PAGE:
This is the type of tragedy that stuns you, that hits especially hard when your daughter tells you she has used this very trail, when you’ve dreamed only hours earlier of drowning with that dear daughter in a cold, dark lake. There is no logical connection, of course, between my nightmare and the tragic shooting in Menasha. Still, the coincidence raises goosebumps.

Today I feel a profound sense of sadness that a young family and a young man simply out for a Sunday evening walk should suffer such loss at the hands of a man who’d reportedly just argued with his ex-fiancee. I don’t understand this type of unprovoked violence. Why?

At a news conference on Monday, Dr. Ray Georgen, director of trauma services at Neenah Theda Clark Medical Center and on duty Sunday evening, spoke of young mother Erin Stoffel’s arrival with three gunshot wounds, life-threatening injuries that required immediate emergency surgery. But I was struck most by Dr. Georgen’s statement that the random shootings mark “the end of innocence” for the Fox Valley region. Menasha Police Chief Tim Styka later concurred, saying that “Times have kind of caught up to us in the Fox Valley.” Violence like this can happen anywhere, he explained. Now it’s happened in his community in eastern Wisconsin.

The two also emphasized the heroism of Erin Stoffel. Despite three gunshot wounds, she got herself and her two surviving children, ages five and seven, off the bridge. That act, Dr. Georgen says, shows the power of the human spirit, of a mother determined to protect and save her children. What strength. What courage. What love.

FYI: A Go Fund Me fundraising site has been set up for the Stoffel family as Erin, Ezra and Selah deal with the deaths of their loved ones.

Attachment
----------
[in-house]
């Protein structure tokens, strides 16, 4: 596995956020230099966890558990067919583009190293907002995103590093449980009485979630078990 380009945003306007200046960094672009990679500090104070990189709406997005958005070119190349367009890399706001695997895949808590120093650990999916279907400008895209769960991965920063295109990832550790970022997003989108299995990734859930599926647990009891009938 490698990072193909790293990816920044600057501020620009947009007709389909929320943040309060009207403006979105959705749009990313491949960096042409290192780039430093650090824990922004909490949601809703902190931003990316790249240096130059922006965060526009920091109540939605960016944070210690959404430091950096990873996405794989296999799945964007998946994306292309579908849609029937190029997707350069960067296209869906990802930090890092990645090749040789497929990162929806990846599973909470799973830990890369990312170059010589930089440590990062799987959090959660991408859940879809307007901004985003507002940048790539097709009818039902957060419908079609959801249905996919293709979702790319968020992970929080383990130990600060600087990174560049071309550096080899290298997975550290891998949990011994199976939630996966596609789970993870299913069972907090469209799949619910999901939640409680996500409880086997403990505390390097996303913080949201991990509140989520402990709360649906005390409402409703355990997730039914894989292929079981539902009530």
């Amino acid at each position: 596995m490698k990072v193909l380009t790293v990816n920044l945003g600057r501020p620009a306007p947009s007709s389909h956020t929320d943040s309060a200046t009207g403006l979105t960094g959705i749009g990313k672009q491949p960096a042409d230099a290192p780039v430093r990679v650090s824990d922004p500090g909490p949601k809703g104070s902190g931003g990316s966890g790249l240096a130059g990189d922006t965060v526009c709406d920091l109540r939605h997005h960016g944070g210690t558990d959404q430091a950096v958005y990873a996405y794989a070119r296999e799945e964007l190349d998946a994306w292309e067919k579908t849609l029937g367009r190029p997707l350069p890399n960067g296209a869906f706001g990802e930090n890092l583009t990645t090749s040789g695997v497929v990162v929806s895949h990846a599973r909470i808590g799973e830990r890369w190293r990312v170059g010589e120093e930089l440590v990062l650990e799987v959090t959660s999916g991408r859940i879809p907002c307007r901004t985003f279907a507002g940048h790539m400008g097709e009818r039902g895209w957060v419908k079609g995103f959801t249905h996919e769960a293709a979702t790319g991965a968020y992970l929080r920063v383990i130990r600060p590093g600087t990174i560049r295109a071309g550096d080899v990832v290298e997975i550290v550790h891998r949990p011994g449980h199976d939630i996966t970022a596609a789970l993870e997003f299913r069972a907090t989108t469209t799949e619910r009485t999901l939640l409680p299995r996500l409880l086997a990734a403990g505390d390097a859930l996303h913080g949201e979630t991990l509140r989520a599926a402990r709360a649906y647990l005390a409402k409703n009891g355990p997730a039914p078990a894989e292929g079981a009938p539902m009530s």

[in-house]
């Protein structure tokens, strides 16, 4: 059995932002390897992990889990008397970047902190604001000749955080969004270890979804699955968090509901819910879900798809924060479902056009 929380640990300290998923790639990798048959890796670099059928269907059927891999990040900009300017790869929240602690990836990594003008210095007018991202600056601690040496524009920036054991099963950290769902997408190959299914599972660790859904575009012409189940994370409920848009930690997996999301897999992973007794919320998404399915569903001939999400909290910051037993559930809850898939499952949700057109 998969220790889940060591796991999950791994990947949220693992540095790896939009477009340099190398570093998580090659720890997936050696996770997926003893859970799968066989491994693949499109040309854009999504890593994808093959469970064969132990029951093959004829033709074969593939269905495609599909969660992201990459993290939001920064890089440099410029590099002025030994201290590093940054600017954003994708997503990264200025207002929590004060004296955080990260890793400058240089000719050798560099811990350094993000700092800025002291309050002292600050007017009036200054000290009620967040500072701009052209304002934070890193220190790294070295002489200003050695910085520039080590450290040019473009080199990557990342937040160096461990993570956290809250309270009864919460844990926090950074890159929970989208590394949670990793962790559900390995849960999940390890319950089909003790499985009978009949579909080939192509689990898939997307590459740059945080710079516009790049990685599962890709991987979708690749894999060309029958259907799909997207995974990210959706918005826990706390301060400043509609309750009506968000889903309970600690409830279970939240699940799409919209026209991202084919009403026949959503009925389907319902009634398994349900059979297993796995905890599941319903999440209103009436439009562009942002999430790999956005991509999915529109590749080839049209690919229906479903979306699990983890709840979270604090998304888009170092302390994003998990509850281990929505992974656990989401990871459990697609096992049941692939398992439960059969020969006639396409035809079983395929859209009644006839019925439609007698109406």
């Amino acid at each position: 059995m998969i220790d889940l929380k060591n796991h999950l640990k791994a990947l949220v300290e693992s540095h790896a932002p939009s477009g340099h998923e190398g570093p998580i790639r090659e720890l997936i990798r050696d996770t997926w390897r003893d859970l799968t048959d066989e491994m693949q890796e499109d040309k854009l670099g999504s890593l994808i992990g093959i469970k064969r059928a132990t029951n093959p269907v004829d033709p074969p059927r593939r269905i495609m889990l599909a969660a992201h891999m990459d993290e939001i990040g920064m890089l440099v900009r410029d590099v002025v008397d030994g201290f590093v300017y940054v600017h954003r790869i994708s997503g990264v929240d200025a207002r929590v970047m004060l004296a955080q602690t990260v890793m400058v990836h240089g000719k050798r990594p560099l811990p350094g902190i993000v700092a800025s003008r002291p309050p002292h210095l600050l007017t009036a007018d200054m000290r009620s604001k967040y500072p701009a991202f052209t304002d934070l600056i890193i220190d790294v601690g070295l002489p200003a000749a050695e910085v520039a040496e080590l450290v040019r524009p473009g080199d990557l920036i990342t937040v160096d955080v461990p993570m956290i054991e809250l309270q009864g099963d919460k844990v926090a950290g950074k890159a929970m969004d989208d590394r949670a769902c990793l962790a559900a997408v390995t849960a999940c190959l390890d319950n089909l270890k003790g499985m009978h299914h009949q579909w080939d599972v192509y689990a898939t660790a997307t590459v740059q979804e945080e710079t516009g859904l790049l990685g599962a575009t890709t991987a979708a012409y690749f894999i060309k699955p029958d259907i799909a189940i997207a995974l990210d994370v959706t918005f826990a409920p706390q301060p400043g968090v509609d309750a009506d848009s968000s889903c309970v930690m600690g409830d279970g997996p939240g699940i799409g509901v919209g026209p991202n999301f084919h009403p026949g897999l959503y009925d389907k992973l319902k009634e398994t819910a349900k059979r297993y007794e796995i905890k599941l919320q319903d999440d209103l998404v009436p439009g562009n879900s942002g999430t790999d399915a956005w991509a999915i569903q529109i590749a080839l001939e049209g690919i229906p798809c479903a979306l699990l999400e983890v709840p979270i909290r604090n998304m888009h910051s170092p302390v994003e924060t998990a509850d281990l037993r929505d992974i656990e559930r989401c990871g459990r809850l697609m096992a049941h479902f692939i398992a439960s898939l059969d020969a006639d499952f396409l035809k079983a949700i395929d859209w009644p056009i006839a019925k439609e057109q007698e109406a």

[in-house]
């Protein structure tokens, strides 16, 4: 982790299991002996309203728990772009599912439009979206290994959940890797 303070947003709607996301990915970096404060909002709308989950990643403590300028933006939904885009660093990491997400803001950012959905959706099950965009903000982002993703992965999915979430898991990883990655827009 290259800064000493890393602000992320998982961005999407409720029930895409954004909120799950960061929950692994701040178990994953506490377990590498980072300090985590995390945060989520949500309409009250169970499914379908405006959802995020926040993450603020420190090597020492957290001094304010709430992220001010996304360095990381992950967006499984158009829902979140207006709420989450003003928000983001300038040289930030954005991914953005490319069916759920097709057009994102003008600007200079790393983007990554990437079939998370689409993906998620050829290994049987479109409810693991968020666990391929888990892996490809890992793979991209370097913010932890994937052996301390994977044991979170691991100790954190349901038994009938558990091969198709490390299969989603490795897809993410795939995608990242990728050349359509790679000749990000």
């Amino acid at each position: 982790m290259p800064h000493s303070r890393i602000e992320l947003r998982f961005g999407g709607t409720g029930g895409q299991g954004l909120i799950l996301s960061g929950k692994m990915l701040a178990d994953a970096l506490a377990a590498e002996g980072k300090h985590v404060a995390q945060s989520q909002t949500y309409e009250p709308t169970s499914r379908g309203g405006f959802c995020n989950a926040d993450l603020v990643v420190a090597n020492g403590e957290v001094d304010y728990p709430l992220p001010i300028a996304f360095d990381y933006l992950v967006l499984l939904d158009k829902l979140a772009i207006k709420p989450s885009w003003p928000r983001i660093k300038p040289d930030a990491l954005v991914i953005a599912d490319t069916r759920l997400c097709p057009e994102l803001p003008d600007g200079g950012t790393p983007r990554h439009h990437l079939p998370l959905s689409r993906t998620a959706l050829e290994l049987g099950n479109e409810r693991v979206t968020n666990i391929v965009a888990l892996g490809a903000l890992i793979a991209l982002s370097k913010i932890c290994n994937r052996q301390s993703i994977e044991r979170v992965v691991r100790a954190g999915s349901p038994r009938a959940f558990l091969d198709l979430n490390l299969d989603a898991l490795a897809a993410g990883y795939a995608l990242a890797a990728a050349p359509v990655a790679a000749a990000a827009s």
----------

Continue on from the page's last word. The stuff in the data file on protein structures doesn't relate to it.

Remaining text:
© Copyright 2015 Audrey Kletscher Helbling

 

What is this world coming to? July 20, 2012

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THE QUESTION LINGERS on the edge of my brain, nearly tumbling in words onto my tongue, over my lips and out my mouth.

What is this world coming to?

Do you ever ponder that very same question, asking today why a 24-year-old would open fire in a Colorado movie theater killing a dozen and injuring some 60 more? Why? What drives a person to such violence, to take the lives of other human beings who are simply out for an evening of entertainment?

Why, on July 10, did a father in River Falls, Wisconsin, kill his three young daughters? To get back at/punish/hurt his ex-wife?

Why do two young girls vanish, poof, just like that, while riding their bikes in a small Iowa town?

What is this world coming to?

About two blocks away from this anniversary party in south Minneapolis, a crime scene was unfolding late last Sunday morning.

Why, last Sunday, when my family drove to south Minneapolis for a 50th wedding anniversary party, did we turn off Lyndale Avenue and a block away encounter a multitude of police cars and yellow crime scene tape and a TV news crew arriving? We continued on our way wondering what was unfolding as we greeted family, sipped lemonade and slipped into folding chairs in the festive, fenced in backyard just down the street and around the corner.

When my middle brother arrived a bit later, he noted that officers were posed with weapons drawn. Were any of us in danger as we drove past the scene?

What is this world coming to?

Why are children, the most innocent of victims, being shot and killed in Minneapolis on such a regular basis that this horrible crime no longer surprises us?

Have we become immune to violence and the essence of evil which drives it?

What is this world coming to?

When will the killing stop?

© Copyright 2012 Audrey Kletscher Helbling

 

From a small Minnesota town: “My dad got shot” August 10, 2011

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WEEKS LATER, I STILL can’t shake her haunting words. “My dad got shot,” the darling pixie of a 6-year-old with brown eyes and long, spaghetti-straight auburn hair tells me.